ERIC Number: ED327393
Record Type: RIE
Publication Date: 1988
Reference Count: 0
Gender Differences in Selecting Undergraduate Science Majors.
Marion, Scott F.
A major concern of science educators is the lack of talented females selecting science careers. In spite of attempts during the past few decades to create equality in all facets of life in the United States, many sexual stereotypes persist. The research presented here is designed to examine the relationship of sex to the relevant factors influencing the decision to choose a college major in the technical sciences. Data from students in the High School and Beyond sophomore cohort who had participated in surveys in 1980, 1982, 1984, and 1986 (n=188) were analyzed and a path model was constructed. While noticeable gender differences did emerge in this study, there was a very small direct effect of gender on the dependent measure of science major. Many of the strong paths showed similar results for both sexes, for example, the path leading from family background through ability, achievement, and advanced courses, to college major. Separating the analyses by sex helped to point out some interesting path differences. The most interesting difference involved the path for females--from self-efficacy through science and mathematics attitudes, to advanced courses, and then on to college major. The same path was virtually absent for males. A list of 16 references is included. (CW)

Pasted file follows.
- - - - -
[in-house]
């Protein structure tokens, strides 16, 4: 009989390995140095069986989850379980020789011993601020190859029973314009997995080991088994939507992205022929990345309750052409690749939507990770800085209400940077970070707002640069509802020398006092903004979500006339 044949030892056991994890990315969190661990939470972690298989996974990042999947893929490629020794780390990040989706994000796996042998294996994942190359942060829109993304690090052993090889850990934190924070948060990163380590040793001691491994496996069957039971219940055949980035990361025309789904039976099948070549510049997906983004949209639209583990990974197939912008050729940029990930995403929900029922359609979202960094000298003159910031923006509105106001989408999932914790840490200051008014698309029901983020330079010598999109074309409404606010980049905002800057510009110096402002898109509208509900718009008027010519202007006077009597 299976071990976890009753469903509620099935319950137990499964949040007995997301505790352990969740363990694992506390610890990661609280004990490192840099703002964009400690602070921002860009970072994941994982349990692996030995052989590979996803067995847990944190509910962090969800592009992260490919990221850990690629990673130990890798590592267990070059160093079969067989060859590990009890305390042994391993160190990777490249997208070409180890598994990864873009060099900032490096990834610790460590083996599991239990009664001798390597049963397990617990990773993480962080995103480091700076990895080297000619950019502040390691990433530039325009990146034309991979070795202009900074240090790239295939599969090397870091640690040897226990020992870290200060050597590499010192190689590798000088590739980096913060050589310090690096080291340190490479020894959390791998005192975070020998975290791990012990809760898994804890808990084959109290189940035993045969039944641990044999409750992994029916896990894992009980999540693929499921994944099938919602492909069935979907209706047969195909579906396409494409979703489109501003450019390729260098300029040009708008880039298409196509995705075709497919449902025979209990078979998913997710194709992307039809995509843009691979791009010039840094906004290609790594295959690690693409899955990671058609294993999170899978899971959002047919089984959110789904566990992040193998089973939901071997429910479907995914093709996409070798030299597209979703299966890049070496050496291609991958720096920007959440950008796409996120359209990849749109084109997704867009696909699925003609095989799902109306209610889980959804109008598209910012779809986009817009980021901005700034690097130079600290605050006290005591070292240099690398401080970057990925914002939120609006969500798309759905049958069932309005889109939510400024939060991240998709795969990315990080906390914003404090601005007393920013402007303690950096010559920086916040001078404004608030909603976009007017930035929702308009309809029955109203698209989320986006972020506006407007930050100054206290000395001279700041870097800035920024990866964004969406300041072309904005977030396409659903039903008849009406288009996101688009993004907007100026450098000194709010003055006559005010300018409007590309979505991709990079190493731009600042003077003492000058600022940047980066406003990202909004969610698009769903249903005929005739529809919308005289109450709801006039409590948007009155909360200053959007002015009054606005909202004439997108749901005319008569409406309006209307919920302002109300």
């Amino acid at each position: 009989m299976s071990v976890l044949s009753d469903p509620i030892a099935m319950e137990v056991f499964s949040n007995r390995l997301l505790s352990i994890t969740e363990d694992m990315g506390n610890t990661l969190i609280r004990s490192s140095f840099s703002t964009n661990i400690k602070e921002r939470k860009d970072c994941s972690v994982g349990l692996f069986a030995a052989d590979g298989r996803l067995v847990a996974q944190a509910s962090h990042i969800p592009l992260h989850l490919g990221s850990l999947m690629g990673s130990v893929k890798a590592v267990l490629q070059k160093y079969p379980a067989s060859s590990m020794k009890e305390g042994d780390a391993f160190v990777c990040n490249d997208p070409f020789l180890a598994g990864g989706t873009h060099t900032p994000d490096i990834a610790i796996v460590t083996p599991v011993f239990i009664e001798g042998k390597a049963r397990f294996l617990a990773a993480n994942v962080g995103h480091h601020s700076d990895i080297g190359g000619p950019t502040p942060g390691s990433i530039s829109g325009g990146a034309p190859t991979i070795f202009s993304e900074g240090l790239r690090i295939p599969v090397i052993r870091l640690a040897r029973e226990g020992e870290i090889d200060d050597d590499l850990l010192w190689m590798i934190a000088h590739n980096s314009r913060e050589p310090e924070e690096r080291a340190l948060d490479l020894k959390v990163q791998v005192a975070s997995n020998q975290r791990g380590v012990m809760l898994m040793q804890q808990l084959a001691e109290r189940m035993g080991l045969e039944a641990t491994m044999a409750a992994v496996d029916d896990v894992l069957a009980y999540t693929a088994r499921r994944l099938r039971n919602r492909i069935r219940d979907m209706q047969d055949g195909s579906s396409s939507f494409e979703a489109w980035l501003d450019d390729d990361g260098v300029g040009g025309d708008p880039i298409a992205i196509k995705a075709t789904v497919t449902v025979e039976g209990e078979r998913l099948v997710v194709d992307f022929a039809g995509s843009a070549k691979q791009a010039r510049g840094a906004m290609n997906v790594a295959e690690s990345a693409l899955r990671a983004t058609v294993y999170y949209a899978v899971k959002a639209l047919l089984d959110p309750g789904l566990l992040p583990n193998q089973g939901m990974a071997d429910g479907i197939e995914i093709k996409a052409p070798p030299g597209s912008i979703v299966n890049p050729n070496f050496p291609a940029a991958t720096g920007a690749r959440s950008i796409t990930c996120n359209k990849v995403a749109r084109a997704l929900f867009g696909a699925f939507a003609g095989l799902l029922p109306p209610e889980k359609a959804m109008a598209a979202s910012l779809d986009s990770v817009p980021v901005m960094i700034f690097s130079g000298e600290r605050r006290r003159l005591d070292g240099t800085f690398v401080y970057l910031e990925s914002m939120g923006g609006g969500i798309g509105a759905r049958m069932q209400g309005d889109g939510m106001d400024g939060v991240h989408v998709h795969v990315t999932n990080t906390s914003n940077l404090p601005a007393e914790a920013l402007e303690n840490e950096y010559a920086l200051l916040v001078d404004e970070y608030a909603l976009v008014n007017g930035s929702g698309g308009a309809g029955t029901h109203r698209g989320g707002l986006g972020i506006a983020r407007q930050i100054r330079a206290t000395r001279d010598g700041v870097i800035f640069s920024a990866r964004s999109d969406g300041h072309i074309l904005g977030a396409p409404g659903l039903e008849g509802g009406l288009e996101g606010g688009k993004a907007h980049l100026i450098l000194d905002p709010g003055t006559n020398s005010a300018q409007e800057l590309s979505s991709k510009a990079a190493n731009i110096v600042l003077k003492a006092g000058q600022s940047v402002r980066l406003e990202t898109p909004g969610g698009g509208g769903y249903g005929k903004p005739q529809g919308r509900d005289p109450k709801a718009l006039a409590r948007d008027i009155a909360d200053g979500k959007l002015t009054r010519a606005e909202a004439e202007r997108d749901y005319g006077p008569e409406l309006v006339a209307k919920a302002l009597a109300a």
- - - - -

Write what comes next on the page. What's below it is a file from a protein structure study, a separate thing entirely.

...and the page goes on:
Publication Type: Reports - Research; Speeches/Meeting Papers
Education Level: N/A
Audience: Policymakers; Practitioners
Authoring Institution: N/A
Identifiers: High School and Beyond (NCES)
Note: Paper presented at the Annual Meeting of the New England Educational Research Organization (Rockport, ME, 1988).